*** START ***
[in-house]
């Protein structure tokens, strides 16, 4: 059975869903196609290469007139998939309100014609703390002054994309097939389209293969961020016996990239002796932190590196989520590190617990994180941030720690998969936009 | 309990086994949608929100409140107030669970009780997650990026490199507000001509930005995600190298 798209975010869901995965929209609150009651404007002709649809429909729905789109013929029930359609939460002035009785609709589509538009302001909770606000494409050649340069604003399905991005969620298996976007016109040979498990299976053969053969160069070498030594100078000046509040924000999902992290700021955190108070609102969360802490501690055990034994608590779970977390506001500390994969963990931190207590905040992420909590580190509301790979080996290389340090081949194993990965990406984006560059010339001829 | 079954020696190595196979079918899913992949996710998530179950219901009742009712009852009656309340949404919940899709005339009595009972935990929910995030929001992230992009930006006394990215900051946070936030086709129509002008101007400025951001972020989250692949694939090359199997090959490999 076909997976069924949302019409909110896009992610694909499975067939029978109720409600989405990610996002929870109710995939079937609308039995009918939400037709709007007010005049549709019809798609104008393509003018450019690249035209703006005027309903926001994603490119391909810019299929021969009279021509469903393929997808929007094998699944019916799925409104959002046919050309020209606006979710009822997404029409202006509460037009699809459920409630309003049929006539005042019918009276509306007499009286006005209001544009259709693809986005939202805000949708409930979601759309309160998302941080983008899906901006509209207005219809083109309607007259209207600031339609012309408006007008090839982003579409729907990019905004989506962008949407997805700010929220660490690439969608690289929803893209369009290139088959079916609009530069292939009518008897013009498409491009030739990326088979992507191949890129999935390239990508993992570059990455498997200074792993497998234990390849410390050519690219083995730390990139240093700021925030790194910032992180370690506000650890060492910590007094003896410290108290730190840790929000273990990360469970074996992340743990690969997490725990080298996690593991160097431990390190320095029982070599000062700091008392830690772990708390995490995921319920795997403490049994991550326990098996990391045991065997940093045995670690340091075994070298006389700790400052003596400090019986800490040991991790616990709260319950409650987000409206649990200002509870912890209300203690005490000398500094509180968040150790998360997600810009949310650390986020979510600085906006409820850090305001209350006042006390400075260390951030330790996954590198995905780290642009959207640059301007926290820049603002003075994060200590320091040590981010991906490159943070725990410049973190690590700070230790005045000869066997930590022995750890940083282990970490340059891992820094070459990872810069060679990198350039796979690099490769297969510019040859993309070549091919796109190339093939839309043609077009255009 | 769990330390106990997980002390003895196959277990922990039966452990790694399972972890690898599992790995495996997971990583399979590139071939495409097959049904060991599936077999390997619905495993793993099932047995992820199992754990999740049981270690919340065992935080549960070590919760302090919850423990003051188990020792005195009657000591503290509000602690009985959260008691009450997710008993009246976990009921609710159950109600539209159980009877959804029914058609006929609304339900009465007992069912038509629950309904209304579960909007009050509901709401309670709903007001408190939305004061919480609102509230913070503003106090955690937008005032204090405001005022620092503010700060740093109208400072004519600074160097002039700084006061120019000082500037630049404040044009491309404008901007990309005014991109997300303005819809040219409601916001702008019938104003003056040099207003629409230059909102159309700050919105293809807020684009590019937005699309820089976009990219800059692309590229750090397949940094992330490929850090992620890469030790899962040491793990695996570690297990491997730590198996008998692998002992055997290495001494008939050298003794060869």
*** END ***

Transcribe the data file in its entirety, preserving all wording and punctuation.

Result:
[in-house]
């Protein structure tokens, strides 16, 4: 059975869903196609290469007139998939309100014609703390002054994309097939389209293969961020016996990239002796932190590196989520590190617990994180941030720690998969936009 | 309990086994949608929100409140107030669970009780997650990026490199507000001509930005995600190298 798209975010869901995965929209609150009651404007002709649809429909729905789109013929029930359609939460002035009785609709589509538009302001909770606000494409050649340069604003399905991005969620298996976007016109040979498990299976053969053969160069070498030594100078000046509040924000999902992290700021955190108070609102969360802490501690055990034994608590779970977390506001500390994969963990931190207590905040992420909590580190509301790979080996290389340090081949194993990965990406984006560059010339001829 | 079954020696190595196979079918899913992949996710998530179950219901009742009712009852009656309340949404919940899709005339009595009972935990929910995030929001992230992009930006006394990215900051946070936030086709129509002008101007400025951001972020989250692949694939090359199997090959490999 076909997976069924949302019409909110896009992610694909499975067939029978109720409600989405990610996002929870109710995939079937609308039995009918939400037709709007007010005049549709019809798609104008393509003018450019690249035209703006005027309903926001994603490119391909810019299929021969009279021509469903393929997808929007094998699944019916799925409104959002046919050309020209606006979710009822997404029409202006509460037009699809459920409630309003049929006539005042019918009276509306007499009286006005209001544009259709693809986005939202805000949708409930979601759309309160998302941080983008899906901006509209207005219809083109309607007259209207600031339609012309408006007008090839982003579409729907990019905004989506962008949407997805700010929220660490690439969608690289929803893209369009290139088959079916609009530069292939009518008897013009498409491009030739990326088979992507191949890129999935390239990508993992570059990455498997200074792993497998234990390849410390050519690219083995730390990139240093700021925030790194910032992180370690506000650890060492910590007094003896410290108290730190840790929000273990990360469970074996992340743990690969997490725990080298996690593991160097431990390190320095029982070599000062700091008392830690772990708390995490995921319920795997403490049994991550326990098996990391045991065997940093045995670690340091075994070298006389700790400052003596400090019986800490040991991790616990709260319950409650987000409206649990200002509870912890209300203690005490000398500094509180968040150790998360997600810009949310650390986020979510600085906006409820850090305001209350006042006390400075260390951030330790996954590198995905780290642009959207640059301007926290820049603002003075994060200590320091040590981010991906490159943070725990410049973190690590700070230790005045000869066997930590022995750890940083282990970490340059891992820094070459990872810069060679990198350039796979690099490769297969510019040859993309070549091919796109190339093939839309043609077009255009 | 769990330390106990997980002390003895196959277990922990039966452990790694399972972890690898599992790995495996997971990583399979590139071939495409097959049904060991599936077999390997619905495993793993099932047995992820199992754990999740049981270690919340065992935080549960070590919760302090919850423990003051188990020792005195009657000591503290509000602690009985959260008691009450997710008993009246976990009921609710159950109600539209159980009877959804029914058609006929609304339900009465007992069912038509629950309904209304579960909007009050509901709401309670709903007001408190939305004061919480609102509230913070503003106090955690937008005032204090405001005022620092503010700060740093109208400072004519600074160097002039700084006061120019000082500037630049404040044009491309404008901007990309005014991109997300303005819809040219409601916001702008019938104003003056040099207003629409230059909102159309700050919105293809807020684009590019937005699309820089976009990219800059692309590229750090397949940094992330490929850090992620890469030790899962040491793990695996570690297990491997730590198996008998692998002992055997290495001494008939050298003794060869």